Overly precious, but visually interesting and sporadically funny, this Wes Anderson comedy revolves around two malcontent youngsters in the ’60s who find love on a secluded New England island despite protests from the girl’s parents and the boy’s Boy Scout troupe. We open with the boy’s scout leader discovering his disappearance, which is accompanied by a letter of resignation from the Scouts. It turns out that he met a girl who lives with her parents on the other side of their island, and has plotted an rendezvous with her deep in the woods. As the two pre-teens explore their bizarre, intuitive relationship, the limited police support on the island forces the scout leader to send his troupe out looking for the boy, who they never liked to begin with, and his pseudo-girlfriend, whose parents entirely disapprove of the lad’s violent history. Once they are finally discovered, and a social worker makes her way to the island to send the boy off for electroshock therapy to cure him of his antisocial habits, the two must figure out how to get off the island together and begin their lives as an awkward, adolescent couple.
Imagine if The Royal Tenenbaums began as it did, relaying the story of the family, their house, their upbringing, their neighbors and friends, and their environment. Now remember when Richie and Margot, adopted siblings in love, snuck off together to the Museum of Natural History and camped out for a week? Imagine if after learning all about the lovely, intricate world that they lived in, the entire movie consisted of their escape to the museum, while all those colorful, interesting characters were just left to look for them. Welcome to Moonrise Kingdom. The island the film takes place on is host to a bunch of fascinating characters who are immediately eschewed once the children-in-love story takes center stage. This wouldn’t sting at all if the kids were anything more than overly-precocious, Wes Anderson cliches, liking the same records and books that a Wes Anderson character would like and saying the same stupid, benign shit a typical Wes Anderson character would say (example: “I heard if you suck on a pebble it keeps you hydrated. *they suck pebbles* I brought water too.”). The success of the film hinges, crucially, on their relationship, which I totally didn’t buy. As written, the boy is a violently alienated recluse, whose anti-social outbursts make him hated by his fellow scouts, and the girl is a quietly depressed escapist, diving into her records and books for hope of life outside of their secluded island home; in the finished movie, he is a bespectacled dork in a coonskin cap who rattles off survival tips like baseball stats, and she is an aggressive loser, “more mature” in that way that older male filmmakers like to portray to imply a world weariness that, of course, is thoroughly unjustified (not every preteen has to be Matilda from Leon the Professional). Being a Wes Anderson movie, the film is consistently engaging with its visuals, creating a lovely environment out of the cloudy island locale, and the music is terrific and interesting; but imagine the deadpan lifelessness of the characters in Fantastic Mr. Fox, except with freaking human beings being that inexpressive and emotionless, and you start to get an idea of how stilted and artificial the central love story is here.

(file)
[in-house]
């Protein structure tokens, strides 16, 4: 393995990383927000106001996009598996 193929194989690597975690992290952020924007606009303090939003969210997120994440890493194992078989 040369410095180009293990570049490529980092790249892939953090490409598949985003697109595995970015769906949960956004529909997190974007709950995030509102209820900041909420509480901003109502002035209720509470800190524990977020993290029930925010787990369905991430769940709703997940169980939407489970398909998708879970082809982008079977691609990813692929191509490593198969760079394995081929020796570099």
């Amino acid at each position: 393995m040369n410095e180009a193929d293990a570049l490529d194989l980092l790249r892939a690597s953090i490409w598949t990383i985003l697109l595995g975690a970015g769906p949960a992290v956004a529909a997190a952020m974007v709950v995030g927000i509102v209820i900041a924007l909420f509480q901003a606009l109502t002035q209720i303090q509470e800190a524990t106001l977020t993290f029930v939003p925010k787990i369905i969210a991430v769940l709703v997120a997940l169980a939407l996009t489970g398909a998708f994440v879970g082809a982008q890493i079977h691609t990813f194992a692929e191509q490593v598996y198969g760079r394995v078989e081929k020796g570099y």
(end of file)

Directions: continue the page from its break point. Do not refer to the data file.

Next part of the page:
The big tragedy (or main highlight) of the film is that the rest of the cast is filled with really well-rendered, shaded characters. Edward Norton plays the boy’s scout leader, and he is hilariously boyish and endearing; Norton’s baby face and “aw, shucks” demeanor acclimate themselves well to Anderson’s stylings, and his character is immediately likable from his first appearance onward. Bruce Willis is the local police captain, a well-meaning, but schlubby man caught between doing his job and being a decent human being toward the misunderstood young boy. The girl’s parents are played by Frances McDormand and Bill Murray, and are going through a painful dilemma that brings out the best of the two actors’ talents. Murray, in particular, shows off his ability to get laughs merely by walking through a scene on more than one occasion during the film. Tilda Swinton appears as a social services worker, Jason Schwartzman shows up (of course) as a Boy Scout leader/hustler, Harvey Keitel is the captain of the local Scout branch, and Bob Balaban is hilarious as a local cartographer/meteorologist who also serves as the film’s narrator. They are uniformly funny and mannered, but their efforts are consistently marred by the slightness of the story, and the lame, overly cute performances by the central two children. While the other kid actors in the cast are strong, humorous, and well-realized, the primary couple is a massive, empty turnoff that deflates the energy from the rest of the film. Needless to say, your enjoyment of the film depends, crucially, on your feelings towards the young lovers, and if, like me, that aspect fails miserably, the film is, at best, an interesting, but lukewarm entry in the filmography of the once-untouchable Wes Anderson.
Slightly Recommended to fans of Wes Anderson, the cast, or of bad child actors pretending to fall in love while better actors react nearby. I had high hopes for the film, it being Anderson’s return to live-action filmmaking after the lukewarm Fantastic Mr. Fox; unfortunately, this is not on par with the four-peat of Rushmore, Royal Tenenbaums, Life Aquatic, and Darjeeling Limited, but rather more of an alright, Bottle Rocket sort of thing.